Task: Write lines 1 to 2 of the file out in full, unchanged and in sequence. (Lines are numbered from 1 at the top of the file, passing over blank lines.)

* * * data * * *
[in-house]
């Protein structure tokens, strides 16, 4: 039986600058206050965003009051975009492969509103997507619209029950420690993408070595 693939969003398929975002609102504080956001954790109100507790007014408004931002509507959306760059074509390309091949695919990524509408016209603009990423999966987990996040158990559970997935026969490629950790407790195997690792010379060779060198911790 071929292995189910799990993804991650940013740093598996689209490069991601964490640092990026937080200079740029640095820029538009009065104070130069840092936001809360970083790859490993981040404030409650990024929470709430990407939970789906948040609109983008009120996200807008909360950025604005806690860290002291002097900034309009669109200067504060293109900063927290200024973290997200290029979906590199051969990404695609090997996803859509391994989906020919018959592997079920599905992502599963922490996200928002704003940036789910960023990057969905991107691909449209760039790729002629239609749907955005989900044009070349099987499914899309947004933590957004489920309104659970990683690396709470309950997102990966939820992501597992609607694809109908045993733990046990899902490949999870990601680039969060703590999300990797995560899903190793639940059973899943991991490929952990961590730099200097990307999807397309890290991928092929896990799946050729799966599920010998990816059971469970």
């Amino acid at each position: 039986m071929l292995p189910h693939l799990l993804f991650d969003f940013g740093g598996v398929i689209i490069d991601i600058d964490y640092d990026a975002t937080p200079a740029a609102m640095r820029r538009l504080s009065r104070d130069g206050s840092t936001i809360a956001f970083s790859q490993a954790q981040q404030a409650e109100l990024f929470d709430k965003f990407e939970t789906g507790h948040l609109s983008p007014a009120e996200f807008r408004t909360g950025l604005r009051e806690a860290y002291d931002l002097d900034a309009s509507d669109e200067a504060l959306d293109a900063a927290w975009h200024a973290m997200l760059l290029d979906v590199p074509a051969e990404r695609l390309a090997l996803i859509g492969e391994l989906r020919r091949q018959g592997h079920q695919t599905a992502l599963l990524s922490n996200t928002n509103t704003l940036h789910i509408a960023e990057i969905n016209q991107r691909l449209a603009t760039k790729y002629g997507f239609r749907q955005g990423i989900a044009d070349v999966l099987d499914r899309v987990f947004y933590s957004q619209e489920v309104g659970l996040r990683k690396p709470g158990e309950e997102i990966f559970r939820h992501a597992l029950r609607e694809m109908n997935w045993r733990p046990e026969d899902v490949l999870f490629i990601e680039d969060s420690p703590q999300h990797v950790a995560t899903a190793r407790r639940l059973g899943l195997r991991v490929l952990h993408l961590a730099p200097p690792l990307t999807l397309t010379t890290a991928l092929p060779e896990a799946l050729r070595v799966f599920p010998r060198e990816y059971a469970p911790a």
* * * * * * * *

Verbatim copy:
[in-house]
């Protein structure tokens, strides 16, 4: 039986600058206050965003009051975009492969509103997507619209029950420690993408070595 693939969003398929975002609102504080956001954790109100507790007014408004931002509507959306760059074509390309091949695919990524509408016209603009990423999966987990996040158990559970997935026969490629950790407790195997690792010379060779060198911790 071929292995189910799990993804991650940013740093598996689209490069991601964490640092990026937080200079740029640095820029538009009065104070130069840092936001809360970083790859490993981040404030409650990024929470709430990407939970789906948040609109983008009120996200807008909360950025604005806690860290002291002097900034309009669109200067504060293109900063927290200024973290997200290029979906590199051969990404695609090997996803859509391994989906020919018959592997079920599905992502599963922490996200928002704003940036789910960023990057969905991107691909449209760039790729002629239609749907955005989900044009070349099987499914899309947004933590957004489920309104659970990683690396709470309950997102990966939820992501597992609607694809109908045993733990046990899902490949999870990601680039969060703590999300990797995560899903190793639940059973899943991991490929952990961590730099200097990307999807397309890290991928092929896990799946050729799966599920010998990816059971469970």